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Is it better to wait to obtain your DNP? Is it better to gain experience as an RN before becoming an NP?

Is it better to spend some time working as an RN after obtaining your BSN, or is getting your DNP right after ungrad just as good? Pros and cons to practical work as an RN vs finishing DNP earlier without that experience. #FALL22

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Ann’s Answer

As a long time Family Nurse Practitioner, I would definitely recommend getting your BSN and doing some bedside nursing before going on to get your DNP. I, personally, don’t know that there’s an advantage of having a MSN vs having a DNP, unless you want to work in academia but I know that’s the degrees NP’s will eventually need. I think having experience under your belt will be invaluable to you for your graduate degree, as well as in being a nurse practitioner. Eric’s answer is not correct. Getting your BSN does not make you a nurse practitioner. Getting your graduate degree as a nurse practitioner is when you become an NP. Most employers want you board certified, too (not sure one can work without being board certified).
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Raquel’s Answer

Some schools require experience as an RN before you can start school to become a nurse practitioner. While it is ultimately up to you what you want to do, getting a few years of experience is invaluable for becoming a good nurse practitioner. I know a lot of NP's who don't feel like the schooling is sufficient and that they don't know enough, and these are people with years of nursing experience. If you go straight to DNP school you have a total of 6-8 college years of schooling depending on your program. To become a medical doctor you have a minimum of 8 years of school and 4 years of residency for a total of at lest 12 years of learning. They also spend at least 4 years being supervised by a more experienced physician while in residency. NP's don't get that, once you graduate you get a little bit of training and supervision and then you're on your own. Just some food for thought.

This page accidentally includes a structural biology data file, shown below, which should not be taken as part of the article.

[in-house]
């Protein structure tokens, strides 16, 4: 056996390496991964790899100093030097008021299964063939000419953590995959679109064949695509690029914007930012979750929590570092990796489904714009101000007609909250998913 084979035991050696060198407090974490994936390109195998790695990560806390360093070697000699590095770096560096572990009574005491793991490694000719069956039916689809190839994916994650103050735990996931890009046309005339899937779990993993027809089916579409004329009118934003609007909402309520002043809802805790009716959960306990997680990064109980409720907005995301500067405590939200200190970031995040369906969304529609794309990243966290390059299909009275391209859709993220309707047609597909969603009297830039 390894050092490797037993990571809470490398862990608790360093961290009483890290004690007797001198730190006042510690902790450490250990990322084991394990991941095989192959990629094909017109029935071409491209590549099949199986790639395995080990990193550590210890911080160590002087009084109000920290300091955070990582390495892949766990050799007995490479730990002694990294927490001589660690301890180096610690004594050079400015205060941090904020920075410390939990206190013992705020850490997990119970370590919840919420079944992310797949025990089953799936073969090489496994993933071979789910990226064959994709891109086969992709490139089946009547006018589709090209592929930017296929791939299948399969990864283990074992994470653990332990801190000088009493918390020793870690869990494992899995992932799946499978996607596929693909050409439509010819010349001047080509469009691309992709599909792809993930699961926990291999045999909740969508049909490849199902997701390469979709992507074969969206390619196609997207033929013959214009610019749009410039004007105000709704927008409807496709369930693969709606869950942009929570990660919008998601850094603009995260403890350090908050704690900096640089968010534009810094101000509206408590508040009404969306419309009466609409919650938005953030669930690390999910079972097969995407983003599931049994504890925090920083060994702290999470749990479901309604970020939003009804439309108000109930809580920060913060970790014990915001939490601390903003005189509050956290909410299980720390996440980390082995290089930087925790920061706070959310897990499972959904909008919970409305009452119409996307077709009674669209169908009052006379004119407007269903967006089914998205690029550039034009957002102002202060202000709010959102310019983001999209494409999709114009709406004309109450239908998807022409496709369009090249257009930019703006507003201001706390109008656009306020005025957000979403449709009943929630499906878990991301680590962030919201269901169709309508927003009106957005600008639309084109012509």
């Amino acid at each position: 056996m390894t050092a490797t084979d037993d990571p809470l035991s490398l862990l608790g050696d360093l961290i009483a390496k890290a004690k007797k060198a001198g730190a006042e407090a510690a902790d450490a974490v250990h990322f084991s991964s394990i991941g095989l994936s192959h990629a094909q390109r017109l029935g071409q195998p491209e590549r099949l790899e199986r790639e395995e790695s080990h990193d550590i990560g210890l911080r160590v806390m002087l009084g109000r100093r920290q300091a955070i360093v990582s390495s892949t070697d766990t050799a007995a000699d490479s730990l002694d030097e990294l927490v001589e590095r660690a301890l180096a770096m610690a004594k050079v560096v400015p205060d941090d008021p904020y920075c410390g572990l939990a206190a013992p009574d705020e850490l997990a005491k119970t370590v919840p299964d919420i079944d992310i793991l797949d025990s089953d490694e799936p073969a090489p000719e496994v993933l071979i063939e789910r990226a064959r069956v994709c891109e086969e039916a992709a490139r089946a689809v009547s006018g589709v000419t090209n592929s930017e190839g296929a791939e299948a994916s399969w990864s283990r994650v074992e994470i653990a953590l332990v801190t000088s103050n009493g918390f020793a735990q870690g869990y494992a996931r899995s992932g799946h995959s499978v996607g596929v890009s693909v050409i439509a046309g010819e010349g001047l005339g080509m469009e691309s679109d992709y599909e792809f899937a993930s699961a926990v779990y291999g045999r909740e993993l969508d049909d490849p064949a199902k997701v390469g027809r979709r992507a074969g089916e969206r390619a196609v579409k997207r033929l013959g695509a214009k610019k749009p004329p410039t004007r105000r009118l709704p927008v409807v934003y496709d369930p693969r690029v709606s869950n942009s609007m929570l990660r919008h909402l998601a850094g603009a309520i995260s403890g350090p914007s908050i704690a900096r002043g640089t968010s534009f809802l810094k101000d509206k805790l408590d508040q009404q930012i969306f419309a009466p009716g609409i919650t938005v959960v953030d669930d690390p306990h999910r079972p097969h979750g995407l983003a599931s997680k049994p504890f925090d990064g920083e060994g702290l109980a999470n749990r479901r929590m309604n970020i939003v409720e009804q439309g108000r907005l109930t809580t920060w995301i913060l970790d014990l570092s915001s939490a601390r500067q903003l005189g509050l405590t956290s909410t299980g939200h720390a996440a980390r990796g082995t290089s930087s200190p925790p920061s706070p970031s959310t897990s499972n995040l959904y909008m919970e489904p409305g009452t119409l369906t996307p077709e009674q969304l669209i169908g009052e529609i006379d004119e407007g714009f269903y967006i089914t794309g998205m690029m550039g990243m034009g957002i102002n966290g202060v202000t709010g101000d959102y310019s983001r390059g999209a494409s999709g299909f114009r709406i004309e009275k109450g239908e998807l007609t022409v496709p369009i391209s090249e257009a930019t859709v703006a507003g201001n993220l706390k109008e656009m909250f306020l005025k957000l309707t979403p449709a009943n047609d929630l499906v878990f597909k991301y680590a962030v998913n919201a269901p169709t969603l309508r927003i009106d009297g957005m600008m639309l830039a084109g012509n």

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Jemimah’s Answer

In my opinion, it is better to obtain your BSN and work as a nurse to gain experience before going for your DNP. In the workforce, you will encounter experiences that school will not teach you. It is best to have that real-world experience first. Some schools might require you to have a nursing background before you can apply to be an NP. It is not necessary to obtain a master's in nursing if your endgame is to become a DNP.
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Eric’s Answer

Greetings dear Milan,
The great question is what do you want?? Some programs require you to
be an RN BSN first and then it’s called a Nurse Practitioner. It’s stages there
other practitioners Doctors have a
program called Physicians Assistant
or (PA). It’s a different animal from nursing. So I hope this answers your questions, or create new ones.
I also would suggest review your interest for your desired career.
If your healing call then you may just want to become a Dr. ??
You will never become (rich) being a nurse. There are battles for practice rights. Most NP’s operate under a Practicing Physician. Or work in hospital settings. But still there are autonomy issues that are still alive a lot of issues there. Just think about what you want to accomplish.
As for me in my medical journey as well as into mental health. I’m finding it depends upon your inner faith and where your spirit dwells with God.
It’s the service of healers be in-tune
with those who are in need of healing.
People can sense if it’s just a job to you or you care because it’s life you are trying to help sustain.
Just a thought
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